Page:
I am going to see a boat this weekend that has an old, 1975, diesel engine - Westerbeke 4-91 with 3200h on it. It appears to be in good condition and I think it had a good maintenance and some upgrades over the years. Since I am new to diesel engines I would like to know your opinion on the Westerbeke as the engines themselves, parts availability (letís say in Caribbean and South America) and also on the age of this particular one. 3200h sound a lot but is it for diesels? I canít say anything about compression or how it cranks since I did not have chance yet to see it.
Maxim, to put you in the ballpark, I''d describe your issues to be...
1. Does Westerbeke still support the engine with parts? (Call them to find out)
2. If not, what level of remaining supply is there among parts suppliers - e.g. you might call TransAtlantic Diesel and ask them.
3. 3200 hours can be a lot for a diesel, tho'' many carry on for double that time or even a bit more. It depends on how well it''s been cared for (over its entire life, not just while in the hands of the last caring owner), how it''s been used, etc. I would definitely survey the engine along with the boat, if you get to that point. Over-temp, low compression, etc. issues - deservedly - would lend weight to your requesting a price adjustment.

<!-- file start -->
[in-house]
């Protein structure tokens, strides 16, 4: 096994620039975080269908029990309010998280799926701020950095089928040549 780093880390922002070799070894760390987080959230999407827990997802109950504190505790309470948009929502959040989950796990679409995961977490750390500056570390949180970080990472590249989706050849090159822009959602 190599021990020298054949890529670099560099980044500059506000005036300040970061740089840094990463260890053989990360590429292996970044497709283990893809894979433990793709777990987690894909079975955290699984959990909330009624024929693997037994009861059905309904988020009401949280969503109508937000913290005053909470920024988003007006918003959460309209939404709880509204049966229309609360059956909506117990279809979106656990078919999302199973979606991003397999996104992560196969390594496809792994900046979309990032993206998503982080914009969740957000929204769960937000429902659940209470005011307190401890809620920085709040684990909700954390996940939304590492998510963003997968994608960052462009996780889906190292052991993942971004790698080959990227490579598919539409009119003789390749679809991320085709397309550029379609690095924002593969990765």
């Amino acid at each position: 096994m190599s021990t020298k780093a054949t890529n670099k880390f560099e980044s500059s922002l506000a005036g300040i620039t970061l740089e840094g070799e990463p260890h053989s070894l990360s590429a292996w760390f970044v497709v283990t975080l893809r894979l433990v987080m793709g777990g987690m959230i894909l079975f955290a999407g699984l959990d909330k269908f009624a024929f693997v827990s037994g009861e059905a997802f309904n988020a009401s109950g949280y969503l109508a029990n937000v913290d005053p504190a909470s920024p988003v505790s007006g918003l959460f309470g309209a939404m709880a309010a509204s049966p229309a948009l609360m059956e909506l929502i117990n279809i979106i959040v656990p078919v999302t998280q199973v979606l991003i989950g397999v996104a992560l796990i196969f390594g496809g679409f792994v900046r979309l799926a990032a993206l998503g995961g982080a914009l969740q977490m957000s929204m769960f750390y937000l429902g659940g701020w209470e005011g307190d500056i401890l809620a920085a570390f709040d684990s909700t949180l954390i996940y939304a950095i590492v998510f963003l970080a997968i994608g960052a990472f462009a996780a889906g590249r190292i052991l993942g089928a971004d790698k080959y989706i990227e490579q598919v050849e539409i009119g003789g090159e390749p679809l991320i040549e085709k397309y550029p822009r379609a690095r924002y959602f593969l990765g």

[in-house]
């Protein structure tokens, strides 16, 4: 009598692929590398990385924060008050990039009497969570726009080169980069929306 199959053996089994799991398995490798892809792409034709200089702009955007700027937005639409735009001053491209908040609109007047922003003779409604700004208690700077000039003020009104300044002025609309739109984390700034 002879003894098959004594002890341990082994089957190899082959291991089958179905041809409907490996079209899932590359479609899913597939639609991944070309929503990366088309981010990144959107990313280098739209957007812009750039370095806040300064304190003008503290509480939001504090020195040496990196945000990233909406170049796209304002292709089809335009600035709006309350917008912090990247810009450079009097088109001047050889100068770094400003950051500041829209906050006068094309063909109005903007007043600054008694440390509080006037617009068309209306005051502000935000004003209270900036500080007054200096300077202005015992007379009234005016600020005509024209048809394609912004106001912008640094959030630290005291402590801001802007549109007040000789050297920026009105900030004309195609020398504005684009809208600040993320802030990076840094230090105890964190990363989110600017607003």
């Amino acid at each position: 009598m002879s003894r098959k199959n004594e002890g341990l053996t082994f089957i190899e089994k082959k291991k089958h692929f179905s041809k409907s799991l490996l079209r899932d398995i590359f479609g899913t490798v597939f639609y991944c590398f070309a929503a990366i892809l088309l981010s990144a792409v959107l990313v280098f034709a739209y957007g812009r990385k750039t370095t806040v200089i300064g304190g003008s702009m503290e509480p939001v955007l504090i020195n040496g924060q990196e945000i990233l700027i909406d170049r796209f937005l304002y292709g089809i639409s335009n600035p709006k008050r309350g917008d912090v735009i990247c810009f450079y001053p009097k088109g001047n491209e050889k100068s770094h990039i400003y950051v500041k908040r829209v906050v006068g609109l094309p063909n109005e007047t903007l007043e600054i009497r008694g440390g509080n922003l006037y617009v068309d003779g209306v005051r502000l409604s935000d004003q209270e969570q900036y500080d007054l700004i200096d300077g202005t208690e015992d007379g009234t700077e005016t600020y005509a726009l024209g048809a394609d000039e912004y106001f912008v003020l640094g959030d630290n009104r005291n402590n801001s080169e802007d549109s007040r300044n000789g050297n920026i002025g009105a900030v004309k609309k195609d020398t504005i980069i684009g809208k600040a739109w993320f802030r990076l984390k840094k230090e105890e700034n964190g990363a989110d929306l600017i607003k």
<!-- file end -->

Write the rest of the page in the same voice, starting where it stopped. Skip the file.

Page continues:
My impression is the Westerbeke was (and mostly still is) an old-time New England firm with strong technical competencies but conventional manufacturing and marketing behaviors. They have been dragged into more modern methods due to heavy competition but have successfully responded with a healthy line of products. OTOH the ''75 model, like my ''79, is probably a low-rpm, heavy, now probably not supported beast of limited further life. You''ll need to think of this when considering the purchase.
You can check for parts at:
We bought a 1986 boat with a Westerbeke W-33 with about 3300 hours. Engine sea-tested ok, but subsequent starting problems in the Fall led to the discovery of low compression and to a complete rebuild. Use $10,000 as a ballpark. Always get a compression test with an engine survy before purchasing(darn!).
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